For residents in Labrador, outrageous grocery prices are the norm.
Labradorians are facing a significant issue impacting their daily lives – the high cost of groceries.
“Only 10 per cent of fresh vegetables (that) are available through major wholesalers is produced in the province, meaning that 90 per cent of fresh vegetables are imported,” a 2010 report by the Department of Natural Resources, Forestry and Agrifoods Agency suggests.
In Rigolet, Labrador, grocery prices include $6.99 for a 500-gram tub of Kraft peanut butter, $5.49 for a 475 millilitre bottle of Miracle Whip and $4.29 for one litre of milk, just to name a few.
“It wasn’t very strange to see a frozen chicken for $17 – $18 per chicken, and it wasn’t strange to see a bag of potatoes for $12 for five pounds, bread was $5.99, and milk was $6.15,” said Tom Mugford, a former resident from Rigolet, Labrador, who recently moved to St. John’s.
Residents in Rigolet cannot buy freshly cut meat. Everything that is shipped to the community is frozen.
“There was no fresh food as you can imagine in a small rural community,” Mugford said. “Everything came in frozen, so there was no buying fresh meat.”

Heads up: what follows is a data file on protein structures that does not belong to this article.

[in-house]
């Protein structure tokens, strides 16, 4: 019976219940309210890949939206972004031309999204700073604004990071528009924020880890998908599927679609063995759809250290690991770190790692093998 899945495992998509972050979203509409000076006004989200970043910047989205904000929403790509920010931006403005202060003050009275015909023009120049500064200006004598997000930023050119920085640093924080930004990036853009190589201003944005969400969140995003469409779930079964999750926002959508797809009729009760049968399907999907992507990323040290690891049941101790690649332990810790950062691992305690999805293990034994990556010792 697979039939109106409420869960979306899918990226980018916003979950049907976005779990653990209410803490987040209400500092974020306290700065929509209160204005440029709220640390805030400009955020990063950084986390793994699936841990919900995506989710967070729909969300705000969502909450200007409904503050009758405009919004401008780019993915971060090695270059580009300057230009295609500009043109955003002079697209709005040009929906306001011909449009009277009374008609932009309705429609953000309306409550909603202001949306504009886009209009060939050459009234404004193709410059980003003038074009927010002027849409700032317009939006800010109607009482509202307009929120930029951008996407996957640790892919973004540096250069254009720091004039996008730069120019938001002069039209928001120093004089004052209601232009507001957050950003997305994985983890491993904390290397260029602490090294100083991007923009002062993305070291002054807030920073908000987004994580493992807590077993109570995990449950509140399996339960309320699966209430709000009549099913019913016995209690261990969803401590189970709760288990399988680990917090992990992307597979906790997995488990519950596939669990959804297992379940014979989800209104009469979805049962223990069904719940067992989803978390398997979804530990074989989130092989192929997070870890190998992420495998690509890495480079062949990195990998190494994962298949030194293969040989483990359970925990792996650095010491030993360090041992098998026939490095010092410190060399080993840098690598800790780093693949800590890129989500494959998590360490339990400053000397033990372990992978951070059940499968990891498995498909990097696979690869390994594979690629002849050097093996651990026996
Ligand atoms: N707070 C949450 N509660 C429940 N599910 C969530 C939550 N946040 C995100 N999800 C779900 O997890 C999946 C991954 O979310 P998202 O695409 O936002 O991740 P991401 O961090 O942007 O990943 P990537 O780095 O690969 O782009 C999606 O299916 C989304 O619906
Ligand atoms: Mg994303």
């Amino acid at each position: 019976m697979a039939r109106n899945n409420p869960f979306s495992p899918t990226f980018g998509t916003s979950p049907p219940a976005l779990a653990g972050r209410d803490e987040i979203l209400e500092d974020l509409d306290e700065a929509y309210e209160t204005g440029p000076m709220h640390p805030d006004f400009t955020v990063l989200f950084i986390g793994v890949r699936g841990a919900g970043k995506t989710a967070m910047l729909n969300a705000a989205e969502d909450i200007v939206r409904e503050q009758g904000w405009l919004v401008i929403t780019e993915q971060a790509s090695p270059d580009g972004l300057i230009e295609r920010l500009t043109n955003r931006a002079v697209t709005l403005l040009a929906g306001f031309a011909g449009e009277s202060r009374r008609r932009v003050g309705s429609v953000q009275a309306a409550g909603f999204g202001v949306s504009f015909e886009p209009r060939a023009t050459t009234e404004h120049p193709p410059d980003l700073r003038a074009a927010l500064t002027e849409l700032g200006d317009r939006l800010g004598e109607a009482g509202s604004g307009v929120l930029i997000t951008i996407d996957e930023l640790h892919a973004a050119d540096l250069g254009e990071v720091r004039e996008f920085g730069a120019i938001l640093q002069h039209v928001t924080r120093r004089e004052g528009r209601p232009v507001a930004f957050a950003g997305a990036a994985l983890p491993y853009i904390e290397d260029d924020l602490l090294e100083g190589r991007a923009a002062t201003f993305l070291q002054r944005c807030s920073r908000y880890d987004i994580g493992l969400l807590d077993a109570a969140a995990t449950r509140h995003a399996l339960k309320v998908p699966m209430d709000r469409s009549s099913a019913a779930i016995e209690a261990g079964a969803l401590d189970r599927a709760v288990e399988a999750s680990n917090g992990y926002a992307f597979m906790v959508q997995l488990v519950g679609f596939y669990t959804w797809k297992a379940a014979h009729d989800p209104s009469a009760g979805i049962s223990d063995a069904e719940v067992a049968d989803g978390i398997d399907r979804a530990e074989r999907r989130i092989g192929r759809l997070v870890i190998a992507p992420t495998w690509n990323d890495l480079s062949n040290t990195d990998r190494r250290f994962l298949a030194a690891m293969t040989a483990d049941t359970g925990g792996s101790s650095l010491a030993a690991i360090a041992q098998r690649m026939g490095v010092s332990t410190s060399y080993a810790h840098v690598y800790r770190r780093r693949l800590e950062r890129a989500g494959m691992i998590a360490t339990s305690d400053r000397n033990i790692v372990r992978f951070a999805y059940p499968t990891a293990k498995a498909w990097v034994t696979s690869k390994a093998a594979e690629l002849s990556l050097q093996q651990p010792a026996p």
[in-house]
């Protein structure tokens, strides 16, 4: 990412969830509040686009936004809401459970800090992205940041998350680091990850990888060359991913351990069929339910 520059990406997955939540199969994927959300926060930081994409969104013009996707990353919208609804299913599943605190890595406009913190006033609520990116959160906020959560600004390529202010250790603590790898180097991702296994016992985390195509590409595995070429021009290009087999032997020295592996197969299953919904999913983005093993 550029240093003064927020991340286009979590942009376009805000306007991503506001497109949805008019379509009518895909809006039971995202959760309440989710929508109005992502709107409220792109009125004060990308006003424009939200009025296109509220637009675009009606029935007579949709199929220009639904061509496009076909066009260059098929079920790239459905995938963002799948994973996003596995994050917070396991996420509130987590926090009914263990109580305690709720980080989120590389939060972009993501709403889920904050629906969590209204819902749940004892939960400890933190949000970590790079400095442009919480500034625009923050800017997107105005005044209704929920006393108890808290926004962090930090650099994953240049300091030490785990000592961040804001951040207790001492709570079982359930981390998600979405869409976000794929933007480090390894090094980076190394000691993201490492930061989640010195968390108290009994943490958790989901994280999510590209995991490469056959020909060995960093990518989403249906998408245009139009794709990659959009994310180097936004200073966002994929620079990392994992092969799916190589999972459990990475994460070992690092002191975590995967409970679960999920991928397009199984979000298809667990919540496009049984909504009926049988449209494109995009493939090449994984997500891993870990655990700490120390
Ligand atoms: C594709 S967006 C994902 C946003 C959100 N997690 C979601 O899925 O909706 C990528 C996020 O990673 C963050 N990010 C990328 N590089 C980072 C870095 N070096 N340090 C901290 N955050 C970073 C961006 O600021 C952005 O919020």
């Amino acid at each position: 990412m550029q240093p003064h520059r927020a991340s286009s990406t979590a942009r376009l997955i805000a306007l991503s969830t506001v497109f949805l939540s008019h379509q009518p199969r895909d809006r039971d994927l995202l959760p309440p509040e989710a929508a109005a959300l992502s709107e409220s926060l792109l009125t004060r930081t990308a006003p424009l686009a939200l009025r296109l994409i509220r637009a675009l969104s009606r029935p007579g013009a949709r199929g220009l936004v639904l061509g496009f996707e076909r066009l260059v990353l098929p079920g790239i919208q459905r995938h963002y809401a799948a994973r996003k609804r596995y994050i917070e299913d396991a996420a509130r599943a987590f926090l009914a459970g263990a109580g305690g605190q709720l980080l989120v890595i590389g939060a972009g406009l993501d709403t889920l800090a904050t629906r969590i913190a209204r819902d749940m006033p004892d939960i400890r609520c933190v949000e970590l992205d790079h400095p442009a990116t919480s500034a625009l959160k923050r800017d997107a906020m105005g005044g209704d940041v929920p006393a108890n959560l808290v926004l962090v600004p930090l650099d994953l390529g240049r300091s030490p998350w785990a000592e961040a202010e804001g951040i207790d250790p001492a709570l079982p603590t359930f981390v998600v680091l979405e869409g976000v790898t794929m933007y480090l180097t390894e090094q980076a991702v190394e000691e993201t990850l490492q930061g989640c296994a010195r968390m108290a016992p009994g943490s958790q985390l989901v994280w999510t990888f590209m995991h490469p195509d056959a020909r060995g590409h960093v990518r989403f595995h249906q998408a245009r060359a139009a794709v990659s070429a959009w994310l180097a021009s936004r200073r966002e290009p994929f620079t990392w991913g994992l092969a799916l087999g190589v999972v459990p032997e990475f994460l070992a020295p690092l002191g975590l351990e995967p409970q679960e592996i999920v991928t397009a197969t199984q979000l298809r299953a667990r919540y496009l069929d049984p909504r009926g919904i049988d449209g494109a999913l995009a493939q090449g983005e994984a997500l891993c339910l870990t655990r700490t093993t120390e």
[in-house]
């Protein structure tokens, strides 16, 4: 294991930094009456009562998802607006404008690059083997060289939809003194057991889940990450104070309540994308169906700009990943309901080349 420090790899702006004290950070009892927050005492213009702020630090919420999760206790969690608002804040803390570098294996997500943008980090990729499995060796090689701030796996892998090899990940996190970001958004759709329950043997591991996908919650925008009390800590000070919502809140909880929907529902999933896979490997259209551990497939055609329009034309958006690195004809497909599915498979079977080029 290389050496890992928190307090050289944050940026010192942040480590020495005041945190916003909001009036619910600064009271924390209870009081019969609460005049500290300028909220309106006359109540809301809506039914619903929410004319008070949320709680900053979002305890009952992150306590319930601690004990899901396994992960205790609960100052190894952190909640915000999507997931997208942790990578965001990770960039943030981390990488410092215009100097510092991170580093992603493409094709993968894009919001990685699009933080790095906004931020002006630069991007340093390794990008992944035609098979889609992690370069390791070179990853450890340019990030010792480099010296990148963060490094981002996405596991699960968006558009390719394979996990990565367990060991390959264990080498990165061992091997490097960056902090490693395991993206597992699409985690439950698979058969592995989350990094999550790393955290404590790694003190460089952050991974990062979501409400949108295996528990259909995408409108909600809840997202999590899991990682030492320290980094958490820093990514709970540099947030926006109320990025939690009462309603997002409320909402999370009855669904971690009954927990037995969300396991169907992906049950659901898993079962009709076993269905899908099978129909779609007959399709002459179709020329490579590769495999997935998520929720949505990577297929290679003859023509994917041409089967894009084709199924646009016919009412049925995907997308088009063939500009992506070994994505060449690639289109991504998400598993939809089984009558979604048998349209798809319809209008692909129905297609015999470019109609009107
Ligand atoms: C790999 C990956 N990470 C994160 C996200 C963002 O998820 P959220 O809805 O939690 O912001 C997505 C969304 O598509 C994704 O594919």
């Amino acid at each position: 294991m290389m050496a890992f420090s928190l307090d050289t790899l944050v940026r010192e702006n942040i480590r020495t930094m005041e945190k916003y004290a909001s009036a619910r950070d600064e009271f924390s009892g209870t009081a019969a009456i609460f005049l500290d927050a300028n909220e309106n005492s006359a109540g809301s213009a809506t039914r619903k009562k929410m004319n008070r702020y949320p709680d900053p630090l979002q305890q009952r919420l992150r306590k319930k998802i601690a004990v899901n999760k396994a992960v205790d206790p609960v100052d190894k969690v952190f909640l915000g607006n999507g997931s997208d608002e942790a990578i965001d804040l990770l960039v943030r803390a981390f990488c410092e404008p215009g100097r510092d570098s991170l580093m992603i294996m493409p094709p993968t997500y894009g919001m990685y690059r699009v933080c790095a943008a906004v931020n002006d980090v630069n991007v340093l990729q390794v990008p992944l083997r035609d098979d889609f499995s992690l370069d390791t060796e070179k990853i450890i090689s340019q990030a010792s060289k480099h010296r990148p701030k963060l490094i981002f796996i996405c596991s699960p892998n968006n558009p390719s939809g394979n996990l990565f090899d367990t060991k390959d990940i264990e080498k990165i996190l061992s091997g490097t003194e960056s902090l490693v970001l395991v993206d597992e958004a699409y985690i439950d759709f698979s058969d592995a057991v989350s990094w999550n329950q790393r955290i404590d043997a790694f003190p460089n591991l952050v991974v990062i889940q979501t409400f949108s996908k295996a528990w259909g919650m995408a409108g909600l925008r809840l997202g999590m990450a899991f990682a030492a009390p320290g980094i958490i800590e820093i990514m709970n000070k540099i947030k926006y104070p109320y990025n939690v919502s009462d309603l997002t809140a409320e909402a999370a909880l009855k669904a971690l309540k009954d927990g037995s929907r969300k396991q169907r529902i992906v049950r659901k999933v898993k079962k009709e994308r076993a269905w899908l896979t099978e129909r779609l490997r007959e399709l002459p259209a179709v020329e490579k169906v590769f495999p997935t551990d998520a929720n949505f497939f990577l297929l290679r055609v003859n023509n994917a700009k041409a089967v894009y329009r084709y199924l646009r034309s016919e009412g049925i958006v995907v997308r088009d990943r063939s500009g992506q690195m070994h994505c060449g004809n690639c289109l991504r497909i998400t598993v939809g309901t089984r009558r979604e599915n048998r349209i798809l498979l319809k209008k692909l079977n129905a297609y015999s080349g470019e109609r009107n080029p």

A grocery shopper’s dollar does not go as far once someone moves from the island to Labrador.
“When I was in St. John’s, (when) I spent about $200 I got a carton and half of groceries, but here (Makkovik) if I spent $200 I would get four or five bags of groceries depending on how much meat I get,” said April Groves-Rideout, who is currently living in Makkovik.
In Cartwright, Labrador grocery prices include $8.29 for Reese Puffs cereal, $9.49 for Mini-Wheats cereal, $10 for Kraft Pizza kits, $8 for an 80-pack of Bounce sheets, $36.29 for 90 Tide Pods and $26.99 for a 930-gram tub of Tim Hortons coffee.
Residents of Labrador can only hope that the grocery prices will be lower in the future.